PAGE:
"What is so worrying about the recent assaults on the army headquarters and on Lahore is that the Pakistan Taliban is claiming these attacks, but arguing that it is their Punjabi Taliban brothers that have actually carried them out," Shaun Gregory, the head of the Pakistan Security Research Unit at the University of Bradford, told Deutsche Welle.
In essence, previously separate and independent Islamic groups are joining forces to fight the Pakistani government. What makes the apparent link-up of Islamic militant groups so much more dangerous than they were on their own is the fact the fighters stemming from Punjab, the country's largest and most important province, were trained by the Pakistani military to fight a guerilla war in Kashmir against India.
"What appears to be happening is not only a joining up of these groups, Pakistan Taliban and Punjabi Taliban, but also that the expertise in counter-insurgency warfare, for instance the kind of coordinated ground assault we have seen, that kind of expertise is now being transfered into the Punjabi Taliban," said Gregory.
Despite the ever-growing threat from Islamic extremists, an all-out miltary defeat of the Pakistani army, one of the largest forces in the world, is not on the cards. "There might be revolt of Islamists within the army," said Mulack. "That is the only dangerous possibility I can see, but I don't see a regular defeat of the army."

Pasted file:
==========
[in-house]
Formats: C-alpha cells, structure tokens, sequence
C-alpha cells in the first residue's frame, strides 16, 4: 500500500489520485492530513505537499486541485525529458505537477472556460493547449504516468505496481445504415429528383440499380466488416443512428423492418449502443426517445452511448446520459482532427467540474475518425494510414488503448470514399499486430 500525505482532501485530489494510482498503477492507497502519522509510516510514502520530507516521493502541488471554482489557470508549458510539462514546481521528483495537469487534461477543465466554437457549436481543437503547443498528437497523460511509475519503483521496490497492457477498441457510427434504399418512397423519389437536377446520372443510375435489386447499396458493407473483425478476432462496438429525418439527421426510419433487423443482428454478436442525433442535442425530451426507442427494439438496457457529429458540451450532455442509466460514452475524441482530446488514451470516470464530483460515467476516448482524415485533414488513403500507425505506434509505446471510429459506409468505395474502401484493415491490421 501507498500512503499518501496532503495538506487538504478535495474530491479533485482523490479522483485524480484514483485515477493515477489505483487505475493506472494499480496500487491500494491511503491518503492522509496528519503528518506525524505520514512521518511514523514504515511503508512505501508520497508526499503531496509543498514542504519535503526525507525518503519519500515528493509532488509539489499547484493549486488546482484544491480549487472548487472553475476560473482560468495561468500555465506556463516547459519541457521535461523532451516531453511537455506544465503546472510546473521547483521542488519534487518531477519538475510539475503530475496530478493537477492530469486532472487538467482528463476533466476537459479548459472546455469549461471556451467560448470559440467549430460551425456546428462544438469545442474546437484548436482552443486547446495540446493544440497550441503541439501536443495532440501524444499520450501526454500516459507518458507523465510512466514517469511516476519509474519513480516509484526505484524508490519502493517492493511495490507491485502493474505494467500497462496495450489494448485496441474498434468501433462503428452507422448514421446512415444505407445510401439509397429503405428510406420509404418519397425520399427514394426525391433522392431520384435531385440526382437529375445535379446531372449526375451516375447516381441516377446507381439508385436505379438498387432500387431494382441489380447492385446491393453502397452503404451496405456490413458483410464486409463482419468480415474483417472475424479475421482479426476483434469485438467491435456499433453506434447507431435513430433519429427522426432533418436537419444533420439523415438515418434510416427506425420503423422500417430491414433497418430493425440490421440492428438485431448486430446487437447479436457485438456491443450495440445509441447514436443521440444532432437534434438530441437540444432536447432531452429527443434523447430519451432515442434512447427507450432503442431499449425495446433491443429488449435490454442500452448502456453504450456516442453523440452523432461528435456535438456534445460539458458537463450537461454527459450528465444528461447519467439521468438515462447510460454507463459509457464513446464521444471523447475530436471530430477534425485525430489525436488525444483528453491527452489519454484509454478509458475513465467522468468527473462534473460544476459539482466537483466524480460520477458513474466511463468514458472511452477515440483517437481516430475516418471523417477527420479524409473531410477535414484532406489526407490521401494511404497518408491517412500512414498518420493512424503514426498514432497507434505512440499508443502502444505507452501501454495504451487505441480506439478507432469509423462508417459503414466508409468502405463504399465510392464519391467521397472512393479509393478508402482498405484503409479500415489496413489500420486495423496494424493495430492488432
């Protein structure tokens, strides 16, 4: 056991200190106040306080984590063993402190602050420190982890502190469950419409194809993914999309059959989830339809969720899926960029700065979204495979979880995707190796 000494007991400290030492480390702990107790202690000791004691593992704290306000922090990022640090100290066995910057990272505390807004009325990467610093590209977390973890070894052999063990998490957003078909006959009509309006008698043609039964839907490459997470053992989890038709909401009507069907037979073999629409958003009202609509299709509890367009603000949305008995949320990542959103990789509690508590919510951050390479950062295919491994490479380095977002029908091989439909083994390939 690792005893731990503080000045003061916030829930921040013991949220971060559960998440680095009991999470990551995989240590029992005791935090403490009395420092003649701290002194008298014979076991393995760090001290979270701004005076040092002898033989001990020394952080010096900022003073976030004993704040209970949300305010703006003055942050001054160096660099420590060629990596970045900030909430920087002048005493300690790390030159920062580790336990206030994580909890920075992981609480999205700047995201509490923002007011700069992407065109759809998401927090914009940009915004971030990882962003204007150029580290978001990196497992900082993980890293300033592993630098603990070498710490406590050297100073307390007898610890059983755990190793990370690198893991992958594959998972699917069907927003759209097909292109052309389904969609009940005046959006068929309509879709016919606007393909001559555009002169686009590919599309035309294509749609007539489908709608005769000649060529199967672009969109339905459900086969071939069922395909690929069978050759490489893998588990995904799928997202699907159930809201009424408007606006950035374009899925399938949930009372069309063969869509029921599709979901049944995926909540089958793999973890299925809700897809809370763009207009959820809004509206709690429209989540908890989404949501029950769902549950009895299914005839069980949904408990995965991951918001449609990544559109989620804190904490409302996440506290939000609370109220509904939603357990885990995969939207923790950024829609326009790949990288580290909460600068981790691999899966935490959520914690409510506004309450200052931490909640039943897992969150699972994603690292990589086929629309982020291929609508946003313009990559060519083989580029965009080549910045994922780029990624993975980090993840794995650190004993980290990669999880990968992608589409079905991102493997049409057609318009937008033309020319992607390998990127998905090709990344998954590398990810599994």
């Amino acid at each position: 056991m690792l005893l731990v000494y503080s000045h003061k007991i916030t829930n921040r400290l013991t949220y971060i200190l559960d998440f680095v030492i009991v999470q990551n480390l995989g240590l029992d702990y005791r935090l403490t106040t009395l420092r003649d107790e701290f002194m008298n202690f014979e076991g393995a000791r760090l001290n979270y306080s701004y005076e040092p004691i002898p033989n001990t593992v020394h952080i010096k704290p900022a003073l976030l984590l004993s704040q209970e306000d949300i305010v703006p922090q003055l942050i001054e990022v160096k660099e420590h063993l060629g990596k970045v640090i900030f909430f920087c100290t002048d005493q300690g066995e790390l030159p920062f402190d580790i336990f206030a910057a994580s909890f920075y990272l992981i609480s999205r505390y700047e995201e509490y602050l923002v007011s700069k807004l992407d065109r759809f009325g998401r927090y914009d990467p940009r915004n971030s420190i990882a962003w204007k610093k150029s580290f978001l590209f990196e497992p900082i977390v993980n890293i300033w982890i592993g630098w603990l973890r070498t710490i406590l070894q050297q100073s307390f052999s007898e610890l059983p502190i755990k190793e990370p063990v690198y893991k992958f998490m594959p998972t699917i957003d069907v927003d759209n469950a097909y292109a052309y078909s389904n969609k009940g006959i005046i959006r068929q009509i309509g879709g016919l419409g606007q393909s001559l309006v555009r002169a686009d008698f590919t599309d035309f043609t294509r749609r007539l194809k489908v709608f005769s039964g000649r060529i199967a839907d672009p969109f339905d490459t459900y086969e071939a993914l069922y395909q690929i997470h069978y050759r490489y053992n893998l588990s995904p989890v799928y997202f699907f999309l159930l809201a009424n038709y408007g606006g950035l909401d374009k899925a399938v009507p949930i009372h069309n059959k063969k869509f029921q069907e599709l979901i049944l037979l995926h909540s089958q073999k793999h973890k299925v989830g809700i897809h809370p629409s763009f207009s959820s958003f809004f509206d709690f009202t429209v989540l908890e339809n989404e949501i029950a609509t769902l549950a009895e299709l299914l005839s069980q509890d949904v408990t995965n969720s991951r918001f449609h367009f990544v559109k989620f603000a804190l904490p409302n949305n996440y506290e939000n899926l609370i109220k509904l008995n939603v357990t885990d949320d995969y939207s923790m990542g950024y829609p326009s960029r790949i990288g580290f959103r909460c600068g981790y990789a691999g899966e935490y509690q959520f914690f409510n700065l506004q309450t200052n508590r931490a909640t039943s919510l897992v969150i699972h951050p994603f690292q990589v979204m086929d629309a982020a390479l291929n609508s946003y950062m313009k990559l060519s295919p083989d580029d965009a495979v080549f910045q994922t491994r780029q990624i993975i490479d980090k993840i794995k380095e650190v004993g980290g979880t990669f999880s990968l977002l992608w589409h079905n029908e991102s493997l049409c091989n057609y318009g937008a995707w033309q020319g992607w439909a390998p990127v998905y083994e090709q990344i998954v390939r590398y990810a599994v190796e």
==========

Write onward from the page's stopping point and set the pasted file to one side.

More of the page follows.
Shaun Gregory agrees: "The issue for me is not so much a defeat of the army, which I don't think is realistic, but that levels of violence become so great in the city and elsewhere that we see a loss of confidence in the army and the possibility of the government collapsing and the fragmentation of the state."
The apparent bonding of different militant groups will only increase the pressure on the government, forcing it to confront an insurgency where it didn't have to before. "What we are seeing is that these groups are giving the tribal Taliban groups a reach right across the country that they previously did not have," said Gregory. "And that's why we have seen attacks not only in Islamabad and Rawalpindi, but in places like Lahore and elsewhere. That is not only an evolution of the threat, but it is emerging as major challenge to the stability of the state."